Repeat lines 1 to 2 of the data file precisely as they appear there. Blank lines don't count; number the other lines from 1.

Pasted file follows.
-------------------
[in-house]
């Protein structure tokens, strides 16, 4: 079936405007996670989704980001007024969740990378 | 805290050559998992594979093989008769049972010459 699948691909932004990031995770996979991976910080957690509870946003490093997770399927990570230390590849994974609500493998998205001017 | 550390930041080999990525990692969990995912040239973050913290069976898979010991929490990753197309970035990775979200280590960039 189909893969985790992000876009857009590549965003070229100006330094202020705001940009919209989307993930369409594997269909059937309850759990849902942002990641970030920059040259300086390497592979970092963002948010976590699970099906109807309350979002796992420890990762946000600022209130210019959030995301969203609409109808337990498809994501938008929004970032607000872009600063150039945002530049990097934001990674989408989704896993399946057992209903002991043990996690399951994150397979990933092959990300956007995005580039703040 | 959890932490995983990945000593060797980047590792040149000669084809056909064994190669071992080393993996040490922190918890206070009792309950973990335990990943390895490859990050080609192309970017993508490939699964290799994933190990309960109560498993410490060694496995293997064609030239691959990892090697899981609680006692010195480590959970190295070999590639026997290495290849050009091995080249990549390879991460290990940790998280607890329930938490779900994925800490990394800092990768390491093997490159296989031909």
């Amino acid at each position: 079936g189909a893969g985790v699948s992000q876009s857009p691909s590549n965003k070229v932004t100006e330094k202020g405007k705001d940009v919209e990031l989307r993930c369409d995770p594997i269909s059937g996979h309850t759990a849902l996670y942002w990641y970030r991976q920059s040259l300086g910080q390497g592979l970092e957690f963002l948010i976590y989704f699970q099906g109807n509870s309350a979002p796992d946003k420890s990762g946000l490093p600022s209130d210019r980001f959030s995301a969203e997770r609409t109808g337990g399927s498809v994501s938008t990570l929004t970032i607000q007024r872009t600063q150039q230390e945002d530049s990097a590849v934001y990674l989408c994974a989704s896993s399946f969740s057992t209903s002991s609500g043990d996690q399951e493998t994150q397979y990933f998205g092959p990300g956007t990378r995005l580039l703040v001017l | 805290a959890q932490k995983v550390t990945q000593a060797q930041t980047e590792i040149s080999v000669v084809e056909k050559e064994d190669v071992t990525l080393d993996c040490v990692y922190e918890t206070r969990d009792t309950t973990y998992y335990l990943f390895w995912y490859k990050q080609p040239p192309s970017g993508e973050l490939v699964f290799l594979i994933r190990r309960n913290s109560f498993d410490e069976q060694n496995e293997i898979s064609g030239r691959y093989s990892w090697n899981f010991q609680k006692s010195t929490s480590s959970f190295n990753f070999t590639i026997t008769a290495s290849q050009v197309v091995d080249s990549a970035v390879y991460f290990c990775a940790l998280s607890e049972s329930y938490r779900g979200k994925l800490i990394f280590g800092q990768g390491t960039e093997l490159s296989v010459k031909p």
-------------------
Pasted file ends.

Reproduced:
[in-house]
């Protein structure tokens, strides 16, 4: 079936405007996670989704980001007024969740990378 | 805290050559998992594979093989008769049972010459 699948691909932004990031995770996979991976910080957690509870946003490093997770399927990570230390590849994974609500493998998205001017 | 550390930041080999990525990692969990995912040239973050913290069976898979010991929490990753197309970035990775979200280590960039 189909893969985790992000876009857009590549965003070229100006330094202020705001940009919209989307993930369409594997269909059937309850759990849902942002990641970030920059040259300086390497592979970092963002948010976590699970099906109807309350979002796992420890990762946000600022209130210019959030995301969203609409109808337990498809994501938008929004970032607000872009600063150039945002530049990097934001990674989408989704896993399946057992209903002991043990996690399951994150397979990933092959990300956007995005580039703040 | 959890932490995983990945000593060797980047590792040149000669084809056909064994190669071992080393993996040490922190918890206070009792309950973990335990990943390895490859990050080609192309970017993508490939699964290799994933190990309960109560498993410490060694496995293997064609030239691959990892090697899981609680006692010195480590959970190295070999590639026997290495290849050009091995080249990549390879991460290990940790998280607890329930938490779900994925800490990394800092990768390491093997490159296989031909």